YT: Why did you decide to return?

Meng: It is human nature. I realised that I did miss my family, food, arts and culture and my country. Living there changed me a lot. Before that time, I didn’t like Khmer classical songs or arts, but there, I even listened to Cambodian songs from the 1960s and would sing them. That is the reason that I can still speak Khmer fluently.

The lifestyle was really rushed in New Zealand; I didn’t even have time to eat breakfast as I started working early. I had to get up at 3 am, spend 30 minutes getting ready and 30 minutes walking. Actually, the work started at 5 am, yet I wanted to prepare for my work well. Another thing I like about the Cambodian style of living is gathering with family.

Besides that, I see great opportunities working in the hospitality and tourism sector, and startups. I personally believe that you can’t wait for opportunity to present itself; when one comes along, grab it.

After working for Le Mont Hotel in business development for a while, I decided to open the Domrey Lounge when I was 23. Though it is small, I hired 11 youths to work there. That is my small contribution to the community. They are all my neighbours and youths who are students from universities.

I’ve gotten to know that the education sector is really important in developing a country. As I am inspired by my friends who are teachers, I started teaching staff in the hotel both soft skills and technical skills every weekend.

YT: With a busy schedule managing the hotel and the lounge, how do you still find time to share your knowledge with the young ones? What drives you to do it?

Meng: It comes from my compassion. I realised that everyone is busy, yet if you have a strong passion for doing such things, whatever happens you still try to overcome it. However, I can share my personal experiences to inspire people, which doesn’t take a lot of time.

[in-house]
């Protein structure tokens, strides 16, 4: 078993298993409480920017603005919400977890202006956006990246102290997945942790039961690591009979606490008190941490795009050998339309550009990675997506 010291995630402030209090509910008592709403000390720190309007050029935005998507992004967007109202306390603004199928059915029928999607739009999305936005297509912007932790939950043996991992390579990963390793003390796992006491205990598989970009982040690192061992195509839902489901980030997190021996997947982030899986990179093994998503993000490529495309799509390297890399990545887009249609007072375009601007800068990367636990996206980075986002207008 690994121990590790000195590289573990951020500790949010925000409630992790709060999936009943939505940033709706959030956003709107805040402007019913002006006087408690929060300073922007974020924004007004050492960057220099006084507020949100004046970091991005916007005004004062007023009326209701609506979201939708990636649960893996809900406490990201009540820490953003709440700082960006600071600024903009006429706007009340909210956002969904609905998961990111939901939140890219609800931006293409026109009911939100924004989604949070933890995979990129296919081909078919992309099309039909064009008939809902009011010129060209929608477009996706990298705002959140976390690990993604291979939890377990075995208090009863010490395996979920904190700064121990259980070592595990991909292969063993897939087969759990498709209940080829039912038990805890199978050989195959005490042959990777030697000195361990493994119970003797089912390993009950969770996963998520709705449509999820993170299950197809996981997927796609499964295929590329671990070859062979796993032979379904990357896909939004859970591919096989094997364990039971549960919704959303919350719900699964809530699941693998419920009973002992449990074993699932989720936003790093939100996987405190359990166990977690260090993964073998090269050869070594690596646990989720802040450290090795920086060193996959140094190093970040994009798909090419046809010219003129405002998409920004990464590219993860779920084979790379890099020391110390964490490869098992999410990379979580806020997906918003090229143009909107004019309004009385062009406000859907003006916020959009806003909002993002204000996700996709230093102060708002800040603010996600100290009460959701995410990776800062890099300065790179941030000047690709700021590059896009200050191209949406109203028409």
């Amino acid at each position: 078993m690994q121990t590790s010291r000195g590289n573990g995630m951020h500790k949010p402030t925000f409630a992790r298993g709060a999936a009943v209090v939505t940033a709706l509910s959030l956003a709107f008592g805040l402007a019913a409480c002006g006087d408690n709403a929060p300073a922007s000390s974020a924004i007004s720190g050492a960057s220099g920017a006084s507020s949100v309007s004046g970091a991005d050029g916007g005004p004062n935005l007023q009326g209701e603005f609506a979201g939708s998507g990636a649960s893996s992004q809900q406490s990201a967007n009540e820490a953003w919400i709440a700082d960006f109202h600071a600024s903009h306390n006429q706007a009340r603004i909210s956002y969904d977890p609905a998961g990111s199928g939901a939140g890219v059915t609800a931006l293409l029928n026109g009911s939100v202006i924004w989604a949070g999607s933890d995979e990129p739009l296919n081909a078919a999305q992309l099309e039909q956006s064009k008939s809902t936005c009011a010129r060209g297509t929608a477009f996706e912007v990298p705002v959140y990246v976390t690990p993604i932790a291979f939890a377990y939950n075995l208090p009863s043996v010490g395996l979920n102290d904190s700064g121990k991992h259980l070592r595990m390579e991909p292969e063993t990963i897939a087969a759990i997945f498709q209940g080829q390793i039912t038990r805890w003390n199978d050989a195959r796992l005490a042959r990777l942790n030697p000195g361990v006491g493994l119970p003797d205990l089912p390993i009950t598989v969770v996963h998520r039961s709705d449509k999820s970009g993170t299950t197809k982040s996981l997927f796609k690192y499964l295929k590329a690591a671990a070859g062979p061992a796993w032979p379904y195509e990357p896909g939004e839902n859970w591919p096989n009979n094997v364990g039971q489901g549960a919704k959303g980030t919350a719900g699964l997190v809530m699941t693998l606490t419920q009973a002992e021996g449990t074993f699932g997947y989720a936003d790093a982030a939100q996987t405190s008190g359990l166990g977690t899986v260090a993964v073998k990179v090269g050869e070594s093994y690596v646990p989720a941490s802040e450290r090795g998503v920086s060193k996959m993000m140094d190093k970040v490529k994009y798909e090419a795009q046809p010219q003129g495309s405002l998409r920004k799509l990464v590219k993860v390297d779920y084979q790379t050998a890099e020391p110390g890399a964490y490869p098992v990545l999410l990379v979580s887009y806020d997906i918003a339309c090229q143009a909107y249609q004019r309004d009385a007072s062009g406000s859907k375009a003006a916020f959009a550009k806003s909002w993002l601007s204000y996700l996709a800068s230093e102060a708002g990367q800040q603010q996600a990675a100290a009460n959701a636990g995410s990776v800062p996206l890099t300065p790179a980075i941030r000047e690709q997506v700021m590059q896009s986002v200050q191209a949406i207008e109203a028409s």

YT: Do you think this power of sharing will change people’s mindset towards the hospitality field in Cambodia? How do you implement it?

Meng: I personally think that Cambodians are really qualified and have potential. Sadly, they sometimes lack an inner feeling for sharing. That is why I empower them with soft skills. People prefer to act in their own self-interest, yet one entity cannot grow unless they join hands and do it together. My strategy is to build team spirit in the beginning.

I’ve seen lots of positive change regarding this skill nowadays. I started a training class, yet I changed it into a sharing and discussion session to engage them to be more active and understand each other. Aside from that, everything must start with the self.

YT: How do young Cambodians perceive sharing of knowledge and skills with others? Are they active in giving other people ideas based on their expertise?

Meng: From my experience in doing public talks; knowledge-sharing sessions; and training work at the Hotel, I found that young Cambodians are passionate about sharing and helping their peers, or simply about giving back to society. I think they all understood the importance of teamwork, which motivates them to be active in sharing their ideas and expertise. Sharing knowledge and skills is an important key to spreading love in our society; in particular, it will help us develop the society we live in.